Front-line Couple Share Experiences During COVID-19 Pandemic

May 15, 2020
Bernard Chang and Anisa Heravian are married physicians in the Department of Emergency Medicine at Columbia.
Bernard Chang and Anisa Heravian are married physicians in Columbia's Department of Emergency Medicine and serve on the front line of the COVID-19 pandemic. (photo: Jennifer O'Rourke)

Bernard Chang, MD, PhD, and Anisa Heravian, MD, are no strangers to demanding, sometimes grueling work. Both are faculty members in the Department of Emergency Medicine at Columbia and have seen their fair share of surprises in the ED.   

Yet the COVID-19 pandemic has been unlike any challenge they’ve encountered and especially so for two ED physicians working in one of the busiest hospitals in NYC—all while adjusting to parenthood. Chang and Heravian are proud parents of an 11-month-old son named Teddy. 

Teddy, the son of Bernard Chang and Anisa Heravian
Teddy, the son of Bernard Chang and Anisa Heravian

“There have definitely been some dramatic things that we've seen over the last few months,” said Chang, who received the 2020 Doctor Harold and Golden Lamport Research Award in Clinical Sciences, an honor given by the Vagelos College of Physicians and Surgeons at graduation. “Being able to share those things or just talk to Anisa at home in a comfortable manner has been extraordinarily helpful for me.”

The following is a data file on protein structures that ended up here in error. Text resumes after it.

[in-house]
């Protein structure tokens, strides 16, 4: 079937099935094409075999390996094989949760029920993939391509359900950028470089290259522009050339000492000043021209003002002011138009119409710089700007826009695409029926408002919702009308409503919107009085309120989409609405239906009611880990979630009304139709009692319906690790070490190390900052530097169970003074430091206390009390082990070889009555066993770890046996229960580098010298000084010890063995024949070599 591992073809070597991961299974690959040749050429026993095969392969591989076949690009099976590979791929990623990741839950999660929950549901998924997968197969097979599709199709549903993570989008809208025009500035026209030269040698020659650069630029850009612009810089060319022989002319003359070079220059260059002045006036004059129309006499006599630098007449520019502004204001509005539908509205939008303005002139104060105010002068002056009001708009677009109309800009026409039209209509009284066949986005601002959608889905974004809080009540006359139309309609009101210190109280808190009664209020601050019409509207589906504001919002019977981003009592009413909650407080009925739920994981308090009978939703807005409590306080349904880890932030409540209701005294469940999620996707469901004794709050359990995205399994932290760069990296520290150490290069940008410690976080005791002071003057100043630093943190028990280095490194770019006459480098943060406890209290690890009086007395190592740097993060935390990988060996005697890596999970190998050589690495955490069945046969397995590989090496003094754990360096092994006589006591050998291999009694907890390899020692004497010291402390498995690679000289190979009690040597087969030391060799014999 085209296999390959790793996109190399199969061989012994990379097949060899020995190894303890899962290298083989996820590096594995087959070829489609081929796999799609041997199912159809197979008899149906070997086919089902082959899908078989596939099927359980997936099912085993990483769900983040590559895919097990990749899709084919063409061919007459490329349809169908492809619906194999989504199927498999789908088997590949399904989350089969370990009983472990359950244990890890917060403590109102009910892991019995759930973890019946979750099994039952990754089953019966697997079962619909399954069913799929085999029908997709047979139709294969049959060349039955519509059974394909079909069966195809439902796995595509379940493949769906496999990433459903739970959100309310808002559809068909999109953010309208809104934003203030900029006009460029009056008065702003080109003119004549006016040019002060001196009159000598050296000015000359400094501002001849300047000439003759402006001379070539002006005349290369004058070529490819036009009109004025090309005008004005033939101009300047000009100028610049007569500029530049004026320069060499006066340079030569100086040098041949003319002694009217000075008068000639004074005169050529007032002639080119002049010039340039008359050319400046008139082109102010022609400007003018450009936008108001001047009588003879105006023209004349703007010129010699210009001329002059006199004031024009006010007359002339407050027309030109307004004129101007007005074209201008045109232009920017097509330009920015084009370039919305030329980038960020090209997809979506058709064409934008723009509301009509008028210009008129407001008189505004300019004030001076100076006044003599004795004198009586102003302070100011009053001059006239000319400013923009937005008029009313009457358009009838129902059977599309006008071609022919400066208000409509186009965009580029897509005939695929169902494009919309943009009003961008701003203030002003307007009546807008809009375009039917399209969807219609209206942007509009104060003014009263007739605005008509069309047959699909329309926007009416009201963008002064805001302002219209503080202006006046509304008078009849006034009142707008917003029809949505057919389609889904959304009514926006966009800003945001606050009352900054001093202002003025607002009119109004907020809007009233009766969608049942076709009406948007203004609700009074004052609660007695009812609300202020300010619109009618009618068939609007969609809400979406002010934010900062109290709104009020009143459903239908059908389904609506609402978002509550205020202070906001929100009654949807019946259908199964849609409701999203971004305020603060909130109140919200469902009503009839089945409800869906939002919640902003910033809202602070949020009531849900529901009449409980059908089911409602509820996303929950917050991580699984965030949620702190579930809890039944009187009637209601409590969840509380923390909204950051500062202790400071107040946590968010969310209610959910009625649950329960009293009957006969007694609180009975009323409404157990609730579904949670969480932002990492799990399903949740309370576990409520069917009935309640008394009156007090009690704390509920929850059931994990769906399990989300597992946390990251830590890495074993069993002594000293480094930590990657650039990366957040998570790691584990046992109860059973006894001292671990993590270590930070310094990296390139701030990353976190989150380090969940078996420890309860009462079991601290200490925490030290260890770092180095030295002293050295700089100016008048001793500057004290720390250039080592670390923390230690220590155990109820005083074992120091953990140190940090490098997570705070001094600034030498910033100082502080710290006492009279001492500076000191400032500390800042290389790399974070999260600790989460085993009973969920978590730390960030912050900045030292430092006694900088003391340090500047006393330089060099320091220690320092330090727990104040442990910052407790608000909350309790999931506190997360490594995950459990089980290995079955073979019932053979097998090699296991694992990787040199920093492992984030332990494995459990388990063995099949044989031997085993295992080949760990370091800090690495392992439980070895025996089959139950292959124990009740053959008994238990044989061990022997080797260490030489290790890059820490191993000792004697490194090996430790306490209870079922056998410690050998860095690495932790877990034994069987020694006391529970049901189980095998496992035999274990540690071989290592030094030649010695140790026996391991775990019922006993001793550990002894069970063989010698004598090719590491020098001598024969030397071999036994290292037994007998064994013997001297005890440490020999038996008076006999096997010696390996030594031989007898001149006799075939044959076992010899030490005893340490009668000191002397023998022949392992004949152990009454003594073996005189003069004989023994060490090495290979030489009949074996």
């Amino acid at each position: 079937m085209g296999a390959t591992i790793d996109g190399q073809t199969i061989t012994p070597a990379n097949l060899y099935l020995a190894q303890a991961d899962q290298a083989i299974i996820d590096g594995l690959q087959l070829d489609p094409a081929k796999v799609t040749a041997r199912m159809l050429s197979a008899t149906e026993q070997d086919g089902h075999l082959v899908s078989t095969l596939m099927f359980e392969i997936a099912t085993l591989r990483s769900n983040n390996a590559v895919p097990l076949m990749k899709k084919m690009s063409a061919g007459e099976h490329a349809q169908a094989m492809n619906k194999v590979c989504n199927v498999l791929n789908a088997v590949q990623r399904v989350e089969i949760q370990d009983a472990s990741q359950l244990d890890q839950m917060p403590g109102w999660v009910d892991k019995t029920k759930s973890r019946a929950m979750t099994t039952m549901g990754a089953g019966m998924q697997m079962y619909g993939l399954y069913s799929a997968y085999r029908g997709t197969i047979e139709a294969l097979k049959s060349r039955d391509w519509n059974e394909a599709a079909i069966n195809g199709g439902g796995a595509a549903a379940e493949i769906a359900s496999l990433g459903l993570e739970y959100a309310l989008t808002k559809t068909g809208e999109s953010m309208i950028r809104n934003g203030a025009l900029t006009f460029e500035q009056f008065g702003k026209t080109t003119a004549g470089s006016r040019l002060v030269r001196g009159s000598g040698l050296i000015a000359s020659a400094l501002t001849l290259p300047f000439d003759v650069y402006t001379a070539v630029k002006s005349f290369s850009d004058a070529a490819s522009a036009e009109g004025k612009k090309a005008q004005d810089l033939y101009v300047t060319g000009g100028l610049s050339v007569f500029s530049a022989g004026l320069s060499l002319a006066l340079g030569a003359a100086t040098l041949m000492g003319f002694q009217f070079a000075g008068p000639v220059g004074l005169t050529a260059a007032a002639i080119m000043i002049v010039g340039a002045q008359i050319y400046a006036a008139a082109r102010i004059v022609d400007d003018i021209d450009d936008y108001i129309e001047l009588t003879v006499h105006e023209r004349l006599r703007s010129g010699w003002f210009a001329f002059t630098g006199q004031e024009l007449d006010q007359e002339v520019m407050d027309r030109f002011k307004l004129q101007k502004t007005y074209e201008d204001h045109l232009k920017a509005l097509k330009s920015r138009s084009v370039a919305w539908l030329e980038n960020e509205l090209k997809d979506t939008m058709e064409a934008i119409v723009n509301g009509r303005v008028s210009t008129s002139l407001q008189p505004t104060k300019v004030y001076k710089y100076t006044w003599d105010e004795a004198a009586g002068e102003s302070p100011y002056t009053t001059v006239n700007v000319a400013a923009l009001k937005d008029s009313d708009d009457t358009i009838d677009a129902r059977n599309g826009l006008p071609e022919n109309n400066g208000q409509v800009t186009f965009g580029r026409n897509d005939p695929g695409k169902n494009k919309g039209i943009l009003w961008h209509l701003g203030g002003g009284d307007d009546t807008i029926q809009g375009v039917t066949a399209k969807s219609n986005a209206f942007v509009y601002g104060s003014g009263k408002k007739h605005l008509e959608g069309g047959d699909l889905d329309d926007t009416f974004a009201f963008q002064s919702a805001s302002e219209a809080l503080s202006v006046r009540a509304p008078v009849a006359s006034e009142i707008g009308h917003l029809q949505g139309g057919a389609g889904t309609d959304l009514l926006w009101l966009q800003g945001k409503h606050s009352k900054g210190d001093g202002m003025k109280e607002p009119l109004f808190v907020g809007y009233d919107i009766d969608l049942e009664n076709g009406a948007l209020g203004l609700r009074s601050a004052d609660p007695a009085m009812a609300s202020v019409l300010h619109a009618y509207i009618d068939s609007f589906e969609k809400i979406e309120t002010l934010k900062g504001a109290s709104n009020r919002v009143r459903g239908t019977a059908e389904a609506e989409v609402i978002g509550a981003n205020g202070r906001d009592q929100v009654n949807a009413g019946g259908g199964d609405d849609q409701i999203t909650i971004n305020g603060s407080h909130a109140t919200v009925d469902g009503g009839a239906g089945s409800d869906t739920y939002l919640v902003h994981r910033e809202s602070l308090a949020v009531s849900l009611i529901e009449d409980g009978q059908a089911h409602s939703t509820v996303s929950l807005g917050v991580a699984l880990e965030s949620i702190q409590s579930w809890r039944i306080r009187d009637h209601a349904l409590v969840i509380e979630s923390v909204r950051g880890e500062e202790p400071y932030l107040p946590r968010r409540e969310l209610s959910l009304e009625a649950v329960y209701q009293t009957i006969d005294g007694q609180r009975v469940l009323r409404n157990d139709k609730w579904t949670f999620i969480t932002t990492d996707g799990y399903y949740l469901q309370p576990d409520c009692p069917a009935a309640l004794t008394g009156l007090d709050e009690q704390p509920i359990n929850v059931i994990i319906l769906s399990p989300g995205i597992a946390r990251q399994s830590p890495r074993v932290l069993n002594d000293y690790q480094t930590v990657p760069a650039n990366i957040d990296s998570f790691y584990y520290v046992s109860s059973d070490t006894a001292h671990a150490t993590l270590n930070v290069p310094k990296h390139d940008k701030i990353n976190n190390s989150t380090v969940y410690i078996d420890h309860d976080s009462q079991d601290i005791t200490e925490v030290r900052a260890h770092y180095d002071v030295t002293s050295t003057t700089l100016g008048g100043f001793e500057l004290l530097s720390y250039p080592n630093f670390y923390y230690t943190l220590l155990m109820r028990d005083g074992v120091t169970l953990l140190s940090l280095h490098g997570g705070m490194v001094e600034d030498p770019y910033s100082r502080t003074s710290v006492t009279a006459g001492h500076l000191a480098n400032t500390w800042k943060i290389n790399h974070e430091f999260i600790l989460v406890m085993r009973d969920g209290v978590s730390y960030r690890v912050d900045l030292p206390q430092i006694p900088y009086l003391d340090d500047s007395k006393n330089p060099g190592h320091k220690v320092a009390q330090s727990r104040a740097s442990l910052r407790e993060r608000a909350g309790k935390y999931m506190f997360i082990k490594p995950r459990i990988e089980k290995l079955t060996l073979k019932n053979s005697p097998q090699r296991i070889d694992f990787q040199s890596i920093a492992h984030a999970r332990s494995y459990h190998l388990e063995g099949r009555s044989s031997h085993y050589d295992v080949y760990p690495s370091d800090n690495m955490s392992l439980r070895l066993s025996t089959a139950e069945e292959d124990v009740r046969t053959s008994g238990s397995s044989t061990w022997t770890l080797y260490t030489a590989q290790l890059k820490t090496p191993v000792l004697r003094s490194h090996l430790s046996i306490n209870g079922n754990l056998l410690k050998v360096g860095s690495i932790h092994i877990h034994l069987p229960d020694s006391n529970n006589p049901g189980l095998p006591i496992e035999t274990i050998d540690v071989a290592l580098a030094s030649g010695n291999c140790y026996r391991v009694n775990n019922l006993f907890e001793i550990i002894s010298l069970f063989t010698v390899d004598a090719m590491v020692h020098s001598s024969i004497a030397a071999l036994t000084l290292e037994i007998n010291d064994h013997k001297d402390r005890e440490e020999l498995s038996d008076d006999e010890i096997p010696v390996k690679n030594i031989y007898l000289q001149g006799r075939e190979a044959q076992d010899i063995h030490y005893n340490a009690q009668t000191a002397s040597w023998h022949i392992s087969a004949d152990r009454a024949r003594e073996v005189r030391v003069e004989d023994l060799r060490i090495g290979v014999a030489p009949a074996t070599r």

Sharing the same profession, Heravian says, helps them cope with the stress of living through the COVID-19 pandemic. “Bernard’s always checking in with me,” she said. “He got a PhD in psychology before all this and he does a lot of burnout research. Being ER doctors lends itself to making a unique dynamic at home. We automatically communicate and sometimes you don't have to talk to know the specifics. It's just understood.”

Chang and Heravian met while she was in her last year of residency and he was an attending at Columbia University Irving Medical Center. Not long after, Heravian moved to California for work and the couple began a long-distance relationship. After their engagement, she returned to New York and to Columbia. They married in 2018. 

Through the pandemic, there have been “pockets of awesomeness,” as Chang calls them. “Watching the degree of camaraderie among the providers and nurses and techs is really moving,” he said. “It’s been common to see senior faculty and chairs of other departments putting in an IV or putting on stickers for an EKG. Everyone is stepping up.”

And it’s not just their colleagues. Family and friends are also offering support. Heravian’s sister has been living with them through the pandemic to help with Teddy’s child care. 

“There's a whole new meaning and depth and intention when we talk to each other and to colleagues, family, and friends,” said Heravian. “We make sure to connect on a human level and treat ourselves and others with love and empathy.”